Kenya: Major Boost for HIV Response as Kenya Elected Vice Chair of Key UNAIDS Agency

Nairobi — The country’s HIV war has received a major boost after the country was elected vice chair of the UNAIDS Programme Coordination Board, putting it firmly on the decision table of the key global decision making agency.

Its means the country will now be in a better place to influence policies and priorities for the local and global HIV response.

It will also help in the establishment of broad policies and priorities for the Joint HIV and AIDS Programme as review and approve HIV and AIDS budgets for each financial period besides approving arrangements for the financing of the joint programmes.

The election was conducted at the high level 51st session of the Board’s meeting that concluded in Chiang Mai in Thailand over the weekend.

Speaking at meeting National Syndemic Diseases Control Council (NSDCC) CEO Ruth Masha thanked the Board members for their confidence in Kenya taking the position of Vice Chairmanship for 2023.

“We particularly thank the African constituency for their support and will continue to rely on their wealth of expertise during this period, underscoring the importance of geographical diversity in decision-making,” Masha said.

She said Kenya’s five-year plan for the HIV response will emphasize the need for sustained gains and bridging the gaps in the HIV response.

Masha maintained that Kenya remains committed to ending AIDS as a public health threat by 2030.

The nomination came just two weeks after the World AIDS Report 2022 revealed that the estimated number of new HIV infections in Kenya increased by more than 2,000 cases in 2021, the first time the country recorded such a rise in 10 years.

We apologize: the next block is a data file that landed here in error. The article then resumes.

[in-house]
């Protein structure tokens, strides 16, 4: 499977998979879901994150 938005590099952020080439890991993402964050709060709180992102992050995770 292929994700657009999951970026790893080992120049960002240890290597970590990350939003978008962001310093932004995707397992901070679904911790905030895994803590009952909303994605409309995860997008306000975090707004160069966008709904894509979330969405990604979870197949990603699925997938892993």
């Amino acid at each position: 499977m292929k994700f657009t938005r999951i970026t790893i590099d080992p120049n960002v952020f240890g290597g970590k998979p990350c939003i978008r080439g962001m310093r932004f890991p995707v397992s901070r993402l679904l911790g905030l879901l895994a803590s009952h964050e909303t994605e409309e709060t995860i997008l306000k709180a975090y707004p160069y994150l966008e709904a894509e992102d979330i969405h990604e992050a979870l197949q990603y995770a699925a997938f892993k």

The number of reported cases new cases rose from 32,027 in 2020 to 34,540 in 2021, according to the report.

Experts attributed the rise to factors such as sexual and gender-based violence cases, and adolescent pregnancies that significantly contribute to the new HIV cases among these populations.

On a positive note though, the report said the number of people living with HIV and who were on treatment rose from 490,437 in 2012 to more than 1.1 million in 2021.

According to the report, 10 counties, including Nairobi, Kisumu, Homabay, Siaya, Migori, Nakuru, Mombasa, Kakamega, Kisii and Uasin Gishu, accounted for 57% of all the new HIV infections that occurred in 2021.

Additionally, an estimated 52 per cent of all new infections occurred among adolescents and young adults aged 15-29.

The report showed that women and girls continued to bear the brunt of the epidemic with an estimated 70% (20,505) of all new HIV infections that occurred in 2021 being among women and girls.

Among the male population, those aged 20-39 contributed to 76% (6,700) of the 8,874 new HIV infections that occurred among those aged 15 and above.